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Right PracticePosted on 9:03 am September 16, 2011 by James Morle
Wow, it's been a while since I wrote a post, sorry about that! I thought that I would take a brief break from the technical postings and espouse some opinion on something that has been bothering me for a while - 'Best Practices.'
Best Practices have been around a long time, and started with very good intentions. In fact, one could easily claim that they are still produced with good intentions: To communicate methods that the hardware and software vendors recommend. However, the application of Best Practices has become increasingly abused in the field to the point where they have become more like prescriptions of how systems should be built. This has gone too far, and needs to be challenged.
Best Practices are a misnomer. At best, they should be referred to as Default Practices, because they are simply valid starting points for the implementation of a piece of technology. They do not describe the optimal (or even appropriate) recipe for implementation in every given situation. And yet: Best Practices are now becoming The Law.
It is increasingly difficult to deviate from a Best Practice, even when there are clear and logical reasons why this should happen. Best Practices are being used as an alternative to rational thought.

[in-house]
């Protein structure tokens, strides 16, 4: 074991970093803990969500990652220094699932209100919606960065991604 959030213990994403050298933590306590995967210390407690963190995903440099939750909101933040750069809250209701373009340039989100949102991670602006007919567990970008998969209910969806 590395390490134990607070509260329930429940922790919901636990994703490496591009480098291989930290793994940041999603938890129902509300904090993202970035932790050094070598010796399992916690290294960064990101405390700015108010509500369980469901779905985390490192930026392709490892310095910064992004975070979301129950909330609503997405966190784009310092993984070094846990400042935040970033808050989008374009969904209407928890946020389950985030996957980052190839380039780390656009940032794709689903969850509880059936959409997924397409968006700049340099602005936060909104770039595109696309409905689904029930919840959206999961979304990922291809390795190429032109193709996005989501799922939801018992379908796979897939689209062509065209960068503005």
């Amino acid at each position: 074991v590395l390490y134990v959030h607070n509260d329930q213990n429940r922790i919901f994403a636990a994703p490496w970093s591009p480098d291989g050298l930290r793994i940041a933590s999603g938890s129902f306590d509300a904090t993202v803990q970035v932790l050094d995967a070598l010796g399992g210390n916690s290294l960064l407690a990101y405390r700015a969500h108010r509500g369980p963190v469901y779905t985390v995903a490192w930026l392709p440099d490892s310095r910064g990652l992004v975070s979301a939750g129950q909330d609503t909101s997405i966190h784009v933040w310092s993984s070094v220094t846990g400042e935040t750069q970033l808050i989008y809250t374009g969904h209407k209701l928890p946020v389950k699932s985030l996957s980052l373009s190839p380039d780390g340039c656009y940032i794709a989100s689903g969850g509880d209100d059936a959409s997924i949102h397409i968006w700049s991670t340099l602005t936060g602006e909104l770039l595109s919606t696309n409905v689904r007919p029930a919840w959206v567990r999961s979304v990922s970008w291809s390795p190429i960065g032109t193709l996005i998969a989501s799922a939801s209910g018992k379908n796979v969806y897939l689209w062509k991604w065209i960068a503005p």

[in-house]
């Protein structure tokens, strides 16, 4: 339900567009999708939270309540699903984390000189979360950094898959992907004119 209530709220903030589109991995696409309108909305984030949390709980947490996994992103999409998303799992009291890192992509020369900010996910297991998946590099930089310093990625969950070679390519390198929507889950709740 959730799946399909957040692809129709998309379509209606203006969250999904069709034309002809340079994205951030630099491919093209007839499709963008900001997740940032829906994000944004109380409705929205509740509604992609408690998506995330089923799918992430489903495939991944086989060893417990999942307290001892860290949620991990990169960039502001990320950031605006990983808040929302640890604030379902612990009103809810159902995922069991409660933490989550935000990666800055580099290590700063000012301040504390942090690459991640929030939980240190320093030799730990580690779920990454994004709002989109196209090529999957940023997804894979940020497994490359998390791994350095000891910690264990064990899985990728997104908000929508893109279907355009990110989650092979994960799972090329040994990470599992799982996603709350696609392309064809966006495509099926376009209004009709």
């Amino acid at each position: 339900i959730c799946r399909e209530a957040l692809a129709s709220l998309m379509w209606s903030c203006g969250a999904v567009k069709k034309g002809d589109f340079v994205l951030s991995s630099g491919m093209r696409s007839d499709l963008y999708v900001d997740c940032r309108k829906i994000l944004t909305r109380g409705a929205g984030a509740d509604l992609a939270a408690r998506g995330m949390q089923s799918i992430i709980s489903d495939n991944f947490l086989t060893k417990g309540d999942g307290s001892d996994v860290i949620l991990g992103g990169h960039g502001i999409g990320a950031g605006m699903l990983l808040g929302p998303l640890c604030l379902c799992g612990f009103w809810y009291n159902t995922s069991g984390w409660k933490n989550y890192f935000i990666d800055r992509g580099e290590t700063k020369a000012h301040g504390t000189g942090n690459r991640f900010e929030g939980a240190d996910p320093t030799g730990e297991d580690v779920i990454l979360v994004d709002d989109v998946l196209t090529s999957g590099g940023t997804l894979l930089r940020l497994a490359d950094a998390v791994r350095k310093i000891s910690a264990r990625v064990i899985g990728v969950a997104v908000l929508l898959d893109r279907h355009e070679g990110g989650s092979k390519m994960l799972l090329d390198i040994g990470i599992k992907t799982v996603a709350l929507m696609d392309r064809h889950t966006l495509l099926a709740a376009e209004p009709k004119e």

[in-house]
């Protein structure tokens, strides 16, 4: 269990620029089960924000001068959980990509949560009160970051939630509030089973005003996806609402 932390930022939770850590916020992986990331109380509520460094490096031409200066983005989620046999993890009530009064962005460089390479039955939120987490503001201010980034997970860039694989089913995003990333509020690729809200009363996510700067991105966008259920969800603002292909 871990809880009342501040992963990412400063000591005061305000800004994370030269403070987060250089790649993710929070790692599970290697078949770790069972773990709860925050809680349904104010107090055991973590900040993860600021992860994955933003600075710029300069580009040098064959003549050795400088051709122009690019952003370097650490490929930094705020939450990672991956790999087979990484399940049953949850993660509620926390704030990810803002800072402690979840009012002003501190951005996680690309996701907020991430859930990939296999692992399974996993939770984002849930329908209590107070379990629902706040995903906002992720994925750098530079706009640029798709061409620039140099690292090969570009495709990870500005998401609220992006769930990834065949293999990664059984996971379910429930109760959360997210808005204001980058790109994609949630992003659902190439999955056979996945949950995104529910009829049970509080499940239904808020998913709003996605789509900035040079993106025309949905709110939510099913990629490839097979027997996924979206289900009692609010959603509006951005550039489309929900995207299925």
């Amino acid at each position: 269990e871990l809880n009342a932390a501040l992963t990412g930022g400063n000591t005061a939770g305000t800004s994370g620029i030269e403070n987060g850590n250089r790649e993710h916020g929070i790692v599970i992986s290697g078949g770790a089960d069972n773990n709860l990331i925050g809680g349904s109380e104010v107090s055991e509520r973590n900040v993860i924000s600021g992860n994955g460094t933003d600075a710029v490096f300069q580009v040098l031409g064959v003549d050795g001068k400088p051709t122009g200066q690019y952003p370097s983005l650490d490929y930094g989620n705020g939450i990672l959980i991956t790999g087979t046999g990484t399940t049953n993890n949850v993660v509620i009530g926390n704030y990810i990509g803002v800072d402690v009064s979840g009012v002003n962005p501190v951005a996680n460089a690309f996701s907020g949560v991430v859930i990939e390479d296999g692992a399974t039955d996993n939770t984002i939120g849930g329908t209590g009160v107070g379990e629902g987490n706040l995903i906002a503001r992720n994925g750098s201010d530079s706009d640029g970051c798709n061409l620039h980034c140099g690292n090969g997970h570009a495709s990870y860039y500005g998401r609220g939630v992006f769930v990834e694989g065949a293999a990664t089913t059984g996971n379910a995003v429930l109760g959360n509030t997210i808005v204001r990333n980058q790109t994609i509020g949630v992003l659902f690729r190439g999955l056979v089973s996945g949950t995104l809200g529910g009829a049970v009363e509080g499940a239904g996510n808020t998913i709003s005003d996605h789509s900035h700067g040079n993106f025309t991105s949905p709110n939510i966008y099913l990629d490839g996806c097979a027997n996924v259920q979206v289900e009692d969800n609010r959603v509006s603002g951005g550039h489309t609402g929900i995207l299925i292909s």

Consider this: Any given Best Practice is only applicable in a certain set of conditions. For example, it is 'Best Practice' not to fill a certain storage vendor's array with its own SSD drives, it should only be partially populated. This has been prescribed by the storage vendor because the array has not been designed to cope with the high IOPs and bandwidth rates of every device in the array working at full, uncontended, tilt. This Best Practice is not saying that the SSDs will not work, it is simply saying that the full aggregate performance of all those SSDs cannot be sustained by the interconnects and processors in the array. Fair enough. But this Best Practice is being applied in the field as 'SSDs are bad for the array'. What if your database requires consistent I/O response time of 1ms or less, requires masses of storage, but actually isn't a very high IOPs or bandwidth consumer? Isn't this the ideal situation to fully populate the array with SSD, to achieve the consistent response time and deliver the required storage density? The array will easily cope with the throughput and IOPs rate, thus negating the Best Practice.
There are many such examples as this. It's time to stop using Best Practice as a substitute for good old-fashioned thinking, and start to implement designs based upon Right Practice: The 'Right' Practice for your particular situation. By all means, start with Best Practice documentation, they often have good information within them. But read between the lines and understand the reasoning behind those recommendations, and apply these reasons to your particular application. Are they applicable?
We are big on the Right Practice approach at Scale Abilities, it's one of the reasons our clients get big value from our involvement. I recommend that you start to question the logic of Best Practices and start to come up with your own Right Practices.